Doctors in Boston report that a young woman began producing milk, apparently because her nipple rings stimulated her breasts into thinking she was nursing.
This is believed to be the first time that anyone has reported a connection between body piercing and lactation.
"I suppose women should realize that this is a possibility," says Dr. Geoffrey Modest, a family practice doctor and clinical professor at the Boston University School of Medicine. "If they start lactating, they probably should see a physician just to check it out."
Modest and a colleague wrote about the case in a letter to the editor in yesterday's issue of The New England Journal of Medicine (news - web sites).
According to their report, a 20-year-old woman went for medical care three weeks after getting her nipples pierced because she was experiencing pain and discharge. She later returned because both breasts were producing milk even though she wasn't pregnant.
Tests showed her body was producing very high levels of prolactin, a hormone associated with milk production, Modest says. While the level itself was not unhealthy, it can often signal a breast tumor in a woman who isn't pregnant, he says.
In this case, it appeared the nipple rings -- along with an infection -- stimulated the breasts into producing milk. The woman, who later became pregnant and had an abortion, recovered after the rings were removed.
The Boston University doctors' explanation of the woman's case makes sense, says Dr. Lester B. Mayers, sports medicine director at Pace University in New York, who has studied body piercing.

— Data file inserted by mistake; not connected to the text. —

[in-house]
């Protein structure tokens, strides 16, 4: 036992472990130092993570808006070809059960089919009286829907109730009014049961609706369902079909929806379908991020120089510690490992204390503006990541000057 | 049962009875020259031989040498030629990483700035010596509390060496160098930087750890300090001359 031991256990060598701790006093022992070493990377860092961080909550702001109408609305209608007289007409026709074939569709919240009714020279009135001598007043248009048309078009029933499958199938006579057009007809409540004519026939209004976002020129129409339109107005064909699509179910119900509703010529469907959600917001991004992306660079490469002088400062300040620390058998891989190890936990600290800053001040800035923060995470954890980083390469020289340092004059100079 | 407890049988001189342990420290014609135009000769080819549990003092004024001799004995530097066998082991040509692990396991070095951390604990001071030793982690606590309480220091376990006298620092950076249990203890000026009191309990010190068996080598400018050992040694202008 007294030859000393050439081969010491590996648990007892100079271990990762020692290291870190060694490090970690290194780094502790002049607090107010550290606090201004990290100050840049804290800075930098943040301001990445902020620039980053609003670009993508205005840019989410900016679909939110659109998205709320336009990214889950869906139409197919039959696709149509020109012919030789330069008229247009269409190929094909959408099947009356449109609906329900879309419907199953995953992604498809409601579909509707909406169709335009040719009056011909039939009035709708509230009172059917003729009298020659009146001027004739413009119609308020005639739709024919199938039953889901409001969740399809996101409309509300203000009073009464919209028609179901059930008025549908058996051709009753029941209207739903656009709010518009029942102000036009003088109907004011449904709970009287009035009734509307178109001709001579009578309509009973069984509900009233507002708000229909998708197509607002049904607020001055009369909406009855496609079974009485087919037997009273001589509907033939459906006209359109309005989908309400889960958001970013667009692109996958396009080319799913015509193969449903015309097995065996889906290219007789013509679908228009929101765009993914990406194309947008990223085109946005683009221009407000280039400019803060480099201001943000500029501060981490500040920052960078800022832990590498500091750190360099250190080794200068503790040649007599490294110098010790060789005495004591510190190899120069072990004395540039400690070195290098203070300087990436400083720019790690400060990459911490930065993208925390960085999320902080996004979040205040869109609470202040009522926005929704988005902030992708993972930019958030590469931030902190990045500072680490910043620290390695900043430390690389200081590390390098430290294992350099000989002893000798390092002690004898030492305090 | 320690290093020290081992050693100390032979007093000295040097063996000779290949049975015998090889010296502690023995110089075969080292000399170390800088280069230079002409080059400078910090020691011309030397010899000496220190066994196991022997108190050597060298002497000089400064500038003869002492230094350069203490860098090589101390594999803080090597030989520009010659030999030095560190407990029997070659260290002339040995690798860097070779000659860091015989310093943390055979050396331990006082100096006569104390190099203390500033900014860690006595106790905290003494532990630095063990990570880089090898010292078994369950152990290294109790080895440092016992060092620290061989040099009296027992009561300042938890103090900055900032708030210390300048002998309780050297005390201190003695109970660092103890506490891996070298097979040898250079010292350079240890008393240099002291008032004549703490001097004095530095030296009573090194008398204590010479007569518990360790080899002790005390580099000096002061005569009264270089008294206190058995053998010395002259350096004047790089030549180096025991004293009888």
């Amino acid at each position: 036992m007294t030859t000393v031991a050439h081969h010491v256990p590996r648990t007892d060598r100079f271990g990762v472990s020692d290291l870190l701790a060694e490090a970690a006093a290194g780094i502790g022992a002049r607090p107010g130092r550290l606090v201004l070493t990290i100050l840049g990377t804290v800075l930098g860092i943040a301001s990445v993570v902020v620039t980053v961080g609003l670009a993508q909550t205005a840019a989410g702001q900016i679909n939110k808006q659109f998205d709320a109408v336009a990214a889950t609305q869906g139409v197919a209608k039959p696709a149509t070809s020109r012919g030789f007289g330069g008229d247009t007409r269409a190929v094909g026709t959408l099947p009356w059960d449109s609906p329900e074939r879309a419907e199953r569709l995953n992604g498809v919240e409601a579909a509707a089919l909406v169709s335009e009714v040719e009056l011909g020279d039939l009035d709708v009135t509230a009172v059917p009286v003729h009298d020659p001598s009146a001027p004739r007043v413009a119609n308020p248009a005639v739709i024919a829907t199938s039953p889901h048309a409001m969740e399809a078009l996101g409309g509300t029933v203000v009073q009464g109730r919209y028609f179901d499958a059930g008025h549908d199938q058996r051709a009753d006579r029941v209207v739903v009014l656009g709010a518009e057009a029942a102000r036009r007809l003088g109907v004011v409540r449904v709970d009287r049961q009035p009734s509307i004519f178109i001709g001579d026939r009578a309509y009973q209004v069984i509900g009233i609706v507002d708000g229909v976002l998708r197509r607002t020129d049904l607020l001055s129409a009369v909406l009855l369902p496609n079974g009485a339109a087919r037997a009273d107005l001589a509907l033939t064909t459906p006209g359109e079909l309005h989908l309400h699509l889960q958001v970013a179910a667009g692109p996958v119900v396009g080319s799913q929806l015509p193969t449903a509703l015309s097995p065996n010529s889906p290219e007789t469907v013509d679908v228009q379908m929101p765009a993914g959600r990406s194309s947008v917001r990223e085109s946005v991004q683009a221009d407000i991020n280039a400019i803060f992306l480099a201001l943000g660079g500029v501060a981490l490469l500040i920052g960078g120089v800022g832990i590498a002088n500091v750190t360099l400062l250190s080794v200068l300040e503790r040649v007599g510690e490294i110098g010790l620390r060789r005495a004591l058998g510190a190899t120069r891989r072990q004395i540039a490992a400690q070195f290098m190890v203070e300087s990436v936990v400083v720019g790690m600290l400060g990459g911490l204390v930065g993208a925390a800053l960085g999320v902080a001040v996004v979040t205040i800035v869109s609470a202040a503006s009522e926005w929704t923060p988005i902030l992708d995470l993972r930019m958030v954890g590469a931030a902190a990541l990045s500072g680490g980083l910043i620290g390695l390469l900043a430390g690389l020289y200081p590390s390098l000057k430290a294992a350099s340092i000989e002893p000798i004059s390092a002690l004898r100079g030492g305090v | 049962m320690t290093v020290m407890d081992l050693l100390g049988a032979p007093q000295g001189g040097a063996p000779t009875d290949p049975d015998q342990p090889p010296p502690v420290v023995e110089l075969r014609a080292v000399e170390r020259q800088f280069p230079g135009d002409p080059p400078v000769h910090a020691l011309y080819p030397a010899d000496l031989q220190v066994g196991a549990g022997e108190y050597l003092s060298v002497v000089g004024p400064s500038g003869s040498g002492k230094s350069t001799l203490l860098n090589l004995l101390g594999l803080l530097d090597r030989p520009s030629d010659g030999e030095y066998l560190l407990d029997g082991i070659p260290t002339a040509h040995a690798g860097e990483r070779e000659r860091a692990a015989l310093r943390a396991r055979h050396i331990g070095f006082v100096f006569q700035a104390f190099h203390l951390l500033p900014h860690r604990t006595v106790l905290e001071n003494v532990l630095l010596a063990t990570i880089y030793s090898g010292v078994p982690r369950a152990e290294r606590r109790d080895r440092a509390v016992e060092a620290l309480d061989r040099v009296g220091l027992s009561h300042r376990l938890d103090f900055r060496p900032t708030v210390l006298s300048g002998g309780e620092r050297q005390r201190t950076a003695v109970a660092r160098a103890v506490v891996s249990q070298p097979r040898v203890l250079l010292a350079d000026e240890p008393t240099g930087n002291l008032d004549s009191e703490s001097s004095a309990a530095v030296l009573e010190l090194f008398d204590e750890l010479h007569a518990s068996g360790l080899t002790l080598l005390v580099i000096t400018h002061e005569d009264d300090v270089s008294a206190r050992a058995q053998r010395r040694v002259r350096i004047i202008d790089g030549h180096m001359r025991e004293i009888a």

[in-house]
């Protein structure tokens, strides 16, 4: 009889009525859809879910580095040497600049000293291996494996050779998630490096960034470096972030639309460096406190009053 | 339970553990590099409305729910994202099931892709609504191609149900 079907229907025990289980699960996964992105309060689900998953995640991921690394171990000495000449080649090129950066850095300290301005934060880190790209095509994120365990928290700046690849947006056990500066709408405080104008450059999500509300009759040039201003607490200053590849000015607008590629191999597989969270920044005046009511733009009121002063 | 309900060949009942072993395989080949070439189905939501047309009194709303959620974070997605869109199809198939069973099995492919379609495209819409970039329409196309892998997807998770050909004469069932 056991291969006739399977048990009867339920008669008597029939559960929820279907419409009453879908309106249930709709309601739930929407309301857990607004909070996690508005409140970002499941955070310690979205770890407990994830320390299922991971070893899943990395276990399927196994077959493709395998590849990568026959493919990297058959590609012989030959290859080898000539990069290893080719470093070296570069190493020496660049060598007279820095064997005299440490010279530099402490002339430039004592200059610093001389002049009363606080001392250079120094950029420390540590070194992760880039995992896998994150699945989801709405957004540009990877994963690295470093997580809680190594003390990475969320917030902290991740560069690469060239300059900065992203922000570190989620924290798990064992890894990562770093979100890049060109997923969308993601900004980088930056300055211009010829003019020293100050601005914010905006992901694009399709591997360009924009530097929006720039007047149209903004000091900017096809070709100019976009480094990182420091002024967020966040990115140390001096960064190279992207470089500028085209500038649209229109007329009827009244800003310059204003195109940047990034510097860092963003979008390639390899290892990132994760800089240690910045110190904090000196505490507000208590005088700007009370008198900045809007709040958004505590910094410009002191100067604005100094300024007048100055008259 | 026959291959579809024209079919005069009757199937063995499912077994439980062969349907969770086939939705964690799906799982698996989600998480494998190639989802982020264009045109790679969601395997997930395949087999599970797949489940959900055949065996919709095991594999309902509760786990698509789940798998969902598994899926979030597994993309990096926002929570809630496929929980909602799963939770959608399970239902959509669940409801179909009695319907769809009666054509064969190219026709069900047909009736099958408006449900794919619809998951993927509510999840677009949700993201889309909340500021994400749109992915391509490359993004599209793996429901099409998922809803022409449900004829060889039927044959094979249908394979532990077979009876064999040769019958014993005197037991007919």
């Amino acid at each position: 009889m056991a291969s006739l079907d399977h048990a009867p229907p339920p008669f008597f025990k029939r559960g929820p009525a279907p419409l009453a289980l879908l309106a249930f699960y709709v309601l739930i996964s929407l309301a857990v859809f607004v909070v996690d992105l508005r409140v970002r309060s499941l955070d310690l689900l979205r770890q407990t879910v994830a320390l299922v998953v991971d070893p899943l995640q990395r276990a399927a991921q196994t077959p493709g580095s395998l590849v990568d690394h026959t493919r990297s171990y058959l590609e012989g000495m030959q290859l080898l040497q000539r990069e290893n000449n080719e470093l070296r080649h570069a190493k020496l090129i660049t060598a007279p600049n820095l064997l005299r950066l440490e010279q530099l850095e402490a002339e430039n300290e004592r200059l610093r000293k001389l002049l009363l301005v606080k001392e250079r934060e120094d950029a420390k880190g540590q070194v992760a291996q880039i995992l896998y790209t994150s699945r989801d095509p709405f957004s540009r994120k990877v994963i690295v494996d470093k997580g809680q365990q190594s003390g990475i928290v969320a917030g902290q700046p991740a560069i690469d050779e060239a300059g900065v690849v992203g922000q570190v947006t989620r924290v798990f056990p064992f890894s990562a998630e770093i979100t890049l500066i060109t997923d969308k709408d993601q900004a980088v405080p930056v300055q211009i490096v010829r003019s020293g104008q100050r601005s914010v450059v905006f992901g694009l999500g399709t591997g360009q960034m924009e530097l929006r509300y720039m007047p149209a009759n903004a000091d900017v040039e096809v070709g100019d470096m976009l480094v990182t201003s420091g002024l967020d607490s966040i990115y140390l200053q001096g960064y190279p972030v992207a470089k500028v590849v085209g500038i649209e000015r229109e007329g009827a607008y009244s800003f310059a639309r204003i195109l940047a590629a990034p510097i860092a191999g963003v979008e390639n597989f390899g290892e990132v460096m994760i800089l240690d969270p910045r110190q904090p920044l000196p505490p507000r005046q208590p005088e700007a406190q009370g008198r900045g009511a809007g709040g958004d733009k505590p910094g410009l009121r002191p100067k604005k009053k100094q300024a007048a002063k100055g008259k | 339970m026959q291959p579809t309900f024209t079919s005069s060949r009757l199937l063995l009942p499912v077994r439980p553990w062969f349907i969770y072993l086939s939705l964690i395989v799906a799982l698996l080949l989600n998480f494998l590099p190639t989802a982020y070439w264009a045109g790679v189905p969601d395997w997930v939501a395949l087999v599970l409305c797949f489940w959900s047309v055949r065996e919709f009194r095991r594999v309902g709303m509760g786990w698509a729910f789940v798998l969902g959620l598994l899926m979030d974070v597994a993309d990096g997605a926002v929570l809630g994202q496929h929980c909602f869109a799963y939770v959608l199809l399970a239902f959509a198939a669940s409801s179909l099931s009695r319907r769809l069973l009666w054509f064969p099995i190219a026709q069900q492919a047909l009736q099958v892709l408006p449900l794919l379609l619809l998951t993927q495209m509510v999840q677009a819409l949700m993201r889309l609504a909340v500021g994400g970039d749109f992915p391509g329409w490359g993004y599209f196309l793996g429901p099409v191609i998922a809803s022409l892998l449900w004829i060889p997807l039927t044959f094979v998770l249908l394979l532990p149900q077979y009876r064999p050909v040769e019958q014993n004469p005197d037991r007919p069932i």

"There's a complicated reflex that goes on with nursing and lactation," he says. "Lactation is stimulated by sucking, so the nipples obviously have receptors. One could visualize that if it's in the right tissue in the breast, the mechanical stimulation caused by a piercing could activate that reflex."
Last year, in apparently the first study of its kind, Mayers and colleagues surveyed 454 Pace students about their body piercings. Sixty percent of female students reported piercings in body parts other than their ears, including nipples, belly buttons and tongues.
Of the male students, 42 percent had piercings of some type.
The study also found that a large percentage -- 17 percent -- reported infections as a result of their piercings. However, the medical problems were usually not serious.
Cleanliness is the main problem, Mayers says, especially for navel piercings. "If you have an open wound which heals slowly, and a bacteriologically dirty spot, it's very logical that that would become infected," he says.
Nipples don't appear to be an especially risky spot for infections, but they probably pose more problems than earlobes, Mayers says.
The Pace study found that 5 percent of the women had nipple piercings, as did 1 percent of the men. Twenty percent of those with nipple piercings reported medical problems, typically bleeding.
People with new piercings should wash the area two or three times a day with antibacterial soap, Mayers says. Peroxide and alcohol should not be used because they will only irritate the area, he says.